#EatWell during Lockdown
We’ve all had to get used to a new way of living, cooking and eating during lockdown. I’ve been working from home (#WFH) now for the past ten weeks. So for me there’s been new eating habits, more home cooking and lots of additional binge food eating moments! However it’s important to remind ourselves that there are lots of other things we can also do aside from social distancing and washing our hands with soap to protect our health and wellbeing.
Eating as healthily as possible is not only important in terms for our physical health, but also our psychological wellbeing. Healthy diets have been shown to reduce our risk of chronic illnesses such as diabetes, obesity and cardiovascular disease, as well as depression and anxiety (1).
As we stock up in our weekly food shops, with all sorts of new food ingredients, from flour to tinned foods, this presents us with the opportunity to look at ways that we can handle eating healthy during this unprecedented challenging time. I believe now is not the ideal time to focus on weight-loss or completely changing our eating habits – as for most of us, these times are uncertain and scary. However focusing on food as sources of energy and health and not as an emotional crutch is a good idea.
With this in mind I’ve put together my 5 tips for Eating Healthier during lockdown life:
1. Focus on Boosting Our Immunity Systems
While the world is in the grips of uncertainty and fear, the last thing we want to add to that is shame about our body and weight. We need to make a shift in our attitudes during this time by eating to honour our body and keep all systems functioning as well as possible, not because we want to emerge from this lockdown looking fantastic but being healthy. Telling ourselves during this time, “I need to eat healthy, balanced meals as much as possible, not because I’m scared of putting on weight, but because I want to stay healthy in a time when my health may become compromised.” The best foods for our mental health are generally the healthiest foods. Complex carbohydrates, found in fruit, vegetables and whole grains, provide important nourishment for our brains as they slowly release energy, which also stabilizes our moods.
2. Set a routine and stick to it
For the first couple of weeks, lockdown might have felt like the beginning of a long weekend for some – but this does not mean that we should eat accordingly. As we are now all shopping ahead a good tip is to scan your kitchen cupboards and fridge and plan meals for the week ahead. Eat three square meals at set times per day, with some healthy snacks in between. This routine will help to create a sense of normality whilst also keeping you and your families from reaching for biscuits and crisps throughout the day!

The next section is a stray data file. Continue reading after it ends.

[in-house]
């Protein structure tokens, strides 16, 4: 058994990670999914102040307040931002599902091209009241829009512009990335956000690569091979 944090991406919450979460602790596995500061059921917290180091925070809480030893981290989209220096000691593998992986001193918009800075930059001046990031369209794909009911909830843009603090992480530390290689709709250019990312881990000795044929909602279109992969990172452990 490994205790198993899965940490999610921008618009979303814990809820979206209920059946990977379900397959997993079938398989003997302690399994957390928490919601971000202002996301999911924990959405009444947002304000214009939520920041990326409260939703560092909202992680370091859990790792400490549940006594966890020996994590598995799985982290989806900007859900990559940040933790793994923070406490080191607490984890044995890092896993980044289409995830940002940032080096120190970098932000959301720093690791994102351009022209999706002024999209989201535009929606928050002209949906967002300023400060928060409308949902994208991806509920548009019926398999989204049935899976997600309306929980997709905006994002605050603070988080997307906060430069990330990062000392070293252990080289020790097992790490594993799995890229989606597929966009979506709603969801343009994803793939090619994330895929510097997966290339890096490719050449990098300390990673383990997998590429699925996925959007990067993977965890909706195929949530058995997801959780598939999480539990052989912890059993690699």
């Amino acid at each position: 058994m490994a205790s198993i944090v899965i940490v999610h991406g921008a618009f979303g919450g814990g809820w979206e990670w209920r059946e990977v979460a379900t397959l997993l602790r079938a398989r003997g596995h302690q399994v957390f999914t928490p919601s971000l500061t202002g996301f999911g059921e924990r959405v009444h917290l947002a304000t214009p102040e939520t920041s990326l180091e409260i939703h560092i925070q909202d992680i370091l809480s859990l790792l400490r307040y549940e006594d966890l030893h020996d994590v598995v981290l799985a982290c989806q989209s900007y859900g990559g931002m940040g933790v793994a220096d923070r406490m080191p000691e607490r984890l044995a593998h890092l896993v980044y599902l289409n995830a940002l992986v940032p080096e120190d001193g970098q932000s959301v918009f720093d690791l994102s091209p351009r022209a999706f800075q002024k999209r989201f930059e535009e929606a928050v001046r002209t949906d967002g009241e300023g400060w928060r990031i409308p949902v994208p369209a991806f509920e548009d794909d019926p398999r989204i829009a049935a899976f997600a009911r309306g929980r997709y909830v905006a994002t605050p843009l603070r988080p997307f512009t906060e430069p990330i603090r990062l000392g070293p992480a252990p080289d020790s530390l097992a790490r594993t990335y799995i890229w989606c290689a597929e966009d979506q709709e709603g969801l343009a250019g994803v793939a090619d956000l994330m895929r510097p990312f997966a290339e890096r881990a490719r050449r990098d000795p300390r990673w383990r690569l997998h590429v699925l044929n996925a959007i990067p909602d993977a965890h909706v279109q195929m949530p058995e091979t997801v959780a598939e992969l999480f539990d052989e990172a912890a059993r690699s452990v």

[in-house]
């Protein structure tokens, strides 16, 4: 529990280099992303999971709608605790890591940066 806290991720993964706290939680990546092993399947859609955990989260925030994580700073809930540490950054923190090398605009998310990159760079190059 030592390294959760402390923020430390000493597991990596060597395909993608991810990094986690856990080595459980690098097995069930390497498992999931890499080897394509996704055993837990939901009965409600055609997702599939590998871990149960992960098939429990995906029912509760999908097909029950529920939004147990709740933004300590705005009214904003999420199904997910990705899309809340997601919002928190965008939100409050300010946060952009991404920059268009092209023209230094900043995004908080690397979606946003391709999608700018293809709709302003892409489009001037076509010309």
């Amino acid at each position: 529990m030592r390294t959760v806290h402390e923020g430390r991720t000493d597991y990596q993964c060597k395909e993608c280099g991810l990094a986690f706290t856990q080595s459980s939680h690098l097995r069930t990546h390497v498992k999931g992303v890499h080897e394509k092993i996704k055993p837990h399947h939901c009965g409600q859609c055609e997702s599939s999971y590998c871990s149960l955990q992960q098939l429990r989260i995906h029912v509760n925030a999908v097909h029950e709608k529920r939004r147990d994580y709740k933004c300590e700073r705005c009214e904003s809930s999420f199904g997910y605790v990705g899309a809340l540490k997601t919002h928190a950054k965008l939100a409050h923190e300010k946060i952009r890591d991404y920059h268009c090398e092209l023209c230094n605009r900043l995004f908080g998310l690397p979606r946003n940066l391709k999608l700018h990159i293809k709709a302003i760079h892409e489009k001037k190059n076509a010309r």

3. Food essentials can be healthy
Yes, it will to be harder during this time to buy fresh produce daily, but that does not mean you should avoid healthy eating during this stay at home period. Here are some tips for healthy food essentials:
- Choose whole grain pasta or brown rice.
- Tinned tomatoes and tomato paste can add great flavour to stews, casseroles and stews.
- Produce such as beans and lentils are packed with protein and fibre, and can add texture and flavour to sauces, soups and stews.
- Oily fish like tinned tuna and mackerel are high in omega fatty acids, which help keeps our body and mind healthy.
- Dried fruit and nuts are a more nutritious snack option that will help sustain energy for longer.
4. Home cooking v’s Takeaway Food! Let the challenge begin…
Now is the time to get creative with what we have at home and search for new recipes and get the family involved. However I am also realistic and know that this can be easier said than done! I’ve been using this time to recreate my favourite takeaway treats whilst also making them healthy. Here are some of my favourites:
- Baked sweet potato or potato wedges with a drizzle of olive oil, sea salt and rosemary.
- Pizza bases made from wraps toasted under the grill topped with tomato sauce and some of my favourite veggies and lean meat such as shredded chicken.
- Homemade mince meat bolognaise sauce – I label, date and freeze portions to use for another day.
5. Mindful Eating
If you tend to stress-eat or eat while your mind is somewhere else, you may find yourself wolfing down food without enjoying it fully. It is really important to eat mindfully and set time aside to fully enjoy your food without distractions. Our immune system needs many different types of fuel that fruit and vegetables help to provide. Therefore our diets should be healthy and colorful: oranges, red peppers, green leafy vegetables and red cabbage provide a potpourri of vitamins, and are especially rich in natural vitamin C.
Take care of your health
- Fitzgibbon, C. (2018) ‘Millennial Culinary Curiosity: Generation Foodie Fuelling Generation Next’, Mental Health for Millennials, Vol 3. Galway. Book Hub Publishing.